We arrived at the blackened amber gates to the entrance of Palatine Hill, the gateway to the mystical ruins of the palatial complexes, now calling my name. We joined the mass of fellow tourists who were waiting just as breathlessly as I for the doors to open. For some unknown reason, they were closed to the public until 11:30 am. When the gates did open, the four of us slipped past the clamouring horde and entered inside as one of the first, which was one of the benefits of being able to use the same entry tickets we had bought for the Colosseum.






We made our way through the gardens, the petals moving in time with the wind, giving off the illusion that they were dancing. The tinted hues of a rainbow glittered in the sky as we explored the gleaming palace grounds and ruins. I glimpsed a different world through the marble and stone, a single wisp of a former glory restored the lives of the ancients through my imagination. “What secrets do you hide?” I whispered to the walls. Chiselled statues lit the way down the rocky slopes, and it was here that we ran out of our precious water. It seemed the universe converged to assist us, for turning a sharp corner, we suddenly came face to face with a natural spring fountain, its rusty glow lighting up the smiles on our faces.






Pizzas, Paninis and The Pantheon

Making our way down through the Foro Romano, we left one world behind and entered into the new, walking past the modern postclassical architecture of Rome, with golden turrets blinding us momentarily. Our feet lead us off the concrete pavement and onto a catacomb of cobblestone streets, transporting us straight to the magnificent dome structure that is The Pantheon.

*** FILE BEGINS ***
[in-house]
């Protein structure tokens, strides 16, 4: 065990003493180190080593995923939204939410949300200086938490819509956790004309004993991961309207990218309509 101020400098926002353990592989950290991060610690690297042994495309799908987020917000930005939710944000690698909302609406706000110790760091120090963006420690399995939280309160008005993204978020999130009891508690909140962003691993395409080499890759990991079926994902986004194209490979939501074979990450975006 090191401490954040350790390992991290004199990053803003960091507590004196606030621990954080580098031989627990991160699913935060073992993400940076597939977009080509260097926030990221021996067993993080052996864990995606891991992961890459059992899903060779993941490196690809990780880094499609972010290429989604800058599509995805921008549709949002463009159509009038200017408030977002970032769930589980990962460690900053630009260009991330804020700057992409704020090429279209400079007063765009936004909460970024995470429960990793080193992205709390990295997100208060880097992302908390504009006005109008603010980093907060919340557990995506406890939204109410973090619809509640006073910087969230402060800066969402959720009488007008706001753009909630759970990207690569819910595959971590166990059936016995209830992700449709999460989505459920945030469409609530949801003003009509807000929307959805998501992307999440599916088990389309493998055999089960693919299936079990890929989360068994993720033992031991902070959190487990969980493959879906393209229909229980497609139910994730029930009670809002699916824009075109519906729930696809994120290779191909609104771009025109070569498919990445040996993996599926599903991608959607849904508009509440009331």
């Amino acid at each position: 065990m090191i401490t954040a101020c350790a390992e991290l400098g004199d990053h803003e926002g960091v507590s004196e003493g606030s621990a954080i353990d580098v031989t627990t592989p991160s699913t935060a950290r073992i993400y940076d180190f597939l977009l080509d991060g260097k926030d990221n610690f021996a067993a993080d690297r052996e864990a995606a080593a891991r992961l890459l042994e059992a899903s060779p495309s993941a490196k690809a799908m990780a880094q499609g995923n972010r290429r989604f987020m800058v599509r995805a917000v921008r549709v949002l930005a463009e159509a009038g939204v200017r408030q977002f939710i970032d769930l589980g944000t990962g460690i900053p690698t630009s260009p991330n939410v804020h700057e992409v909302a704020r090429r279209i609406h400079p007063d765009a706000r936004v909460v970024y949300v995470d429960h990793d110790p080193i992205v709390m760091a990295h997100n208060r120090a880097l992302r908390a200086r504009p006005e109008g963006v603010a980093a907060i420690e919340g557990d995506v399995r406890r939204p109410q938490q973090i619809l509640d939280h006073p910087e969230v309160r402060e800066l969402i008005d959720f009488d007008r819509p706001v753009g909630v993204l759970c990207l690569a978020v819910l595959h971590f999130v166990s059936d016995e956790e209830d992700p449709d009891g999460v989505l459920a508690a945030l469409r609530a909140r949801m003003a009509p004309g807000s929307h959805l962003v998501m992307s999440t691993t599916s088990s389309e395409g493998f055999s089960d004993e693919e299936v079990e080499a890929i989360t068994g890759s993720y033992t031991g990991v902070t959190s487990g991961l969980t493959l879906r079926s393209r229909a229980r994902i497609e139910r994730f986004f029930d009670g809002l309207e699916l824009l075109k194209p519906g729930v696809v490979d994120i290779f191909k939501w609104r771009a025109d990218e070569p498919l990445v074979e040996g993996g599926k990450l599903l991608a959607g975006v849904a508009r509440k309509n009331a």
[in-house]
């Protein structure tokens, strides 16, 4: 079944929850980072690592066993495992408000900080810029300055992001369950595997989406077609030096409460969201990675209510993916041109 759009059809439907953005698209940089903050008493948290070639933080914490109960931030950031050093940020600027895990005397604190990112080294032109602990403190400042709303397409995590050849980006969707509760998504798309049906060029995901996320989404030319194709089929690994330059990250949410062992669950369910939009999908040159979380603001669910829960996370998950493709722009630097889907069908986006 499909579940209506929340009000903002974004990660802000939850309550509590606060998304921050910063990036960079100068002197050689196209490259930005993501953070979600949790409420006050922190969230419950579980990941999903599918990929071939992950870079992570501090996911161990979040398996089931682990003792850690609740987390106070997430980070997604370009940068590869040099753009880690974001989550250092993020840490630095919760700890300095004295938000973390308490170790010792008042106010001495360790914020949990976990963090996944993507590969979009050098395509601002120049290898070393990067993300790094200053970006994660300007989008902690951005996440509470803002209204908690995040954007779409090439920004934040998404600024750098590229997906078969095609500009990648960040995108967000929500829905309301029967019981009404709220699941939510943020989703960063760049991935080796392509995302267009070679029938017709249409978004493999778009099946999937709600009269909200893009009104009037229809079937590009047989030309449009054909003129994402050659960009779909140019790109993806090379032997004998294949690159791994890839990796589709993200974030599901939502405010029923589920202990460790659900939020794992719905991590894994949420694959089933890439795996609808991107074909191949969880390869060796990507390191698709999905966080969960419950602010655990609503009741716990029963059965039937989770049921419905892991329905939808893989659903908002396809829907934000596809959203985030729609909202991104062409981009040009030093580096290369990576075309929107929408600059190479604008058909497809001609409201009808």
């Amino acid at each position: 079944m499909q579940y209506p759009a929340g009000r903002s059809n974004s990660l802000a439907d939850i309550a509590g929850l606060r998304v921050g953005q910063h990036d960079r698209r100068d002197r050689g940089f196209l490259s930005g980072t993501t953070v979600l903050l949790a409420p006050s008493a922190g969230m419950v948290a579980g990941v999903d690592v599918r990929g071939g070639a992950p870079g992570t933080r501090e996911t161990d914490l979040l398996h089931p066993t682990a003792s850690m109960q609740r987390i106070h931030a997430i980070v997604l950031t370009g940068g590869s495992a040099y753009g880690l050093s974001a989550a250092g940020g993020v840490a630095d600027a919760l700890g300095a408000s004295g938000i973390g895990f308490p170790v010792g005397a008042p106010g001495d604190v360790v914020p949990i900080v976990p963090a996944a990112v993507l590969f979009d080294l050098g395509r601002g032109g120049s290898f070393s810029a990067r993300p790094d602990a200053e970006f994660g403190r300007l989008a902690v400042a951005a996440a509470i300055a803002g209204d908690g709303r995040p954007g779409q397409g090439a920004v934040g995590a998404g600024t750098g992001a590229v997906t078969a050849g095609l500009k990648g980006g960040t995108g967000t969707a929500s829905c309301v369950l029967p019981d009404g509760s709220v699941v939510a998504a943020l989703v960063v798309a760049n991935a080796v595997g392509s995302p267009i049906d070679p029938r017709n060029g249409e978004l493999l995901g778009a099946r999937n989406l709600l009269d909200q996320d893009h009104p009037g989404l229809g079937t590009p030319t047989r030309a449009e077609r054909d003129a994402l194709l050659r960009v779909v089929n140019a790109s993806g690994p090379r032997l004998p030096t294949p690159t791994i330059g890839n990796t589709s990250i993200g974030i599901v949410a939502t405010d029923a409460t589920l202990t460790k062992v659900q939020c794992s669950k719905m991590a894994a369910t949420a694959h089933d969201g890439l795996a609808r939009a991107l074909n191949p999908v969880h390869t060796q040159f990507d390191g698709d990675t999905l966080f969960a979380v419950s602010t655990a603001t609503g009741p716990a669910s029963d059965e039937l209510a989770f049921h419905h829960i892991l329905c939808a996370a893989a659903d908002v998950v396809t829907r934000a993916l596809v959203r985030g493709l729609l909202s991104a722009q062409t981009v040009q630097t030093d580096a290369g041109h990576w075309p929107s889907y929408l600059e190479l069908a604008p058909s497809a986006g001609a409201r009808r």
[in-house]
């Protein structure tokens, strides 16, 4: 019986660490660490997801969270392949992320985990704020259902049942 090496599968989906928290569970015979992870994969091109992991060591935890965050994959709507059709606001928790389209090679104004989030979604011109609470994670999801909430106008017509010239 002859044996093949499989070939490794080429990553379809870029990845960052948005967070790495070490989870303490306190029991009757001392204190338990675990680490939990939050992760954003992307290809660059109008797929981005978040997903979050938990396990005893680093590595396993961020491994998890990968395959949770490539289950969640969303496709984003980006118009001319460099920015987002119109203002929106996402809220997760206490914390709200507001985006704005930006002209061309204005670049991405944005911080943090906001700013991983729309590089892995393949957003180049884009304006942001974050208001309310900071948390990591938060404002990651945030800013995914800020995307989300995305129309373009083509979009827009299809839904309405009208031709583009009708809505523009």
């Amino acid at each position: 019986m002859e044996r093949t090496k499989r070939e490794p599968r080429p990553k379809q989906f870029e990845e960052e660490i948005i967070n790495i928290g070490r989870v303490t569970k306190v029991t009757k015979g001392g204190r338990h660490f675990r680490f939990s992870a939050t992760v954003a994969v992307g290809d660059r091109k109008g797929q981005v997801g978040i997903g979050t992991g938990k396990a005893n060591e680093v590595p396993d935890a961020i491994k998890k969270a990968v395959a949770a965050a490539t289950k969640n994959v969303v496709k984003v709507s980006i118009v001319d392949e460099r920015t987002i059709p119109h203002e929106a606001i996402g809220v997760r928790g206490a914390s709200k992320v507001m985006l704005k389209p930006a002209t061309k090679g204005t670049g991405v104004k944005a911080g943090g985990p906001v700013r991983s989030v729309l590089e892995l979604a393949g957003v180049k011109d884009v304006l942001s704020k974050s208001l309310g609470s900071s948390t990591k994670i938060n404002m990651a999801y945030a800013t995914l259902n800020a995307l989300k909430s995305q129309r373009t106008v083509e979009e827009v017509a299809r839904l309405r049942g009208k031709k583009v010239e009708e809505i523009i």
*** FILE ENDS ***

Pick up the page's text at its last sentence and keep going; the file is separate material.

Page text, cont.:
Stepping inside, the overwhelming buzz of outside vanished and even though the inner sanctum was packed to the brim, I had the sensation that everything was peacefully silent. Looking up at the enormous cupola, my vision began to tremble as I felt myself become a part of the vast paintings that stretched across the wall. I floated with the cherubs and flew with the angels, swirling through a galaxy of soft colours that came to life in vibrant bursts of beauty. I immersed myself into the spirals of history and became one with the massive columns and arcs.






When the strong grip of the past released me, I realised from the violent bouts of growling emanating from my stomach, that I was very hungry. Finding a small cafe on a street corner, we occupied a circular table and ate a lunch of paninis, pizzas and grilled vegetables, all made fresh and served piping hot before heading on to our next attraction: The Trevi Fountain. Unfortunately, when we came into the small piazza, we found out that the fountain was under renovation, and the crystal water was not flowing. Glamorous decorative statues lined the stone rim, but those who have visited and seen the fountain before will agree with me when I say that it just wasn’t the same. I imagine that without the construction workers and ladders, it would have been glorious.


Gelato Glorious Gelato

We needed a bit of consolation, and that was when my twin brother, Lalika, and I remembered Gelato! Of course we hadn’t really forgotten it; we just decided that it was the perfect time to bring it up. A charming Gelateria a few blocks away entranced us immediately, and we exited minutes later, marvelling at the taste of the sweet lemon, rich dark chocolate and creamy butterscotch. It was so good that we both got four scoops – enough to send most people into a diabetic coma! With our cups overflowing with gelato and slowly melting onto our hands, we began winding our way up and out of the maze of the narrow cobblestone streets, coming out to the base of a grand staircase from where we ascended a hill. For a moment, I thought that we were at the Spanish Steps, but I was about two kilometres off. It turned out to be the Piazza del Quirinale, at the heart of which is the Italian Presidential Palace. This explained why the guards standing outside were dressed like 19th Century Hussars. Here we turned left and started heading towards the real Spanish Steps.





A Stroll Through The Streets And The Spanish Steps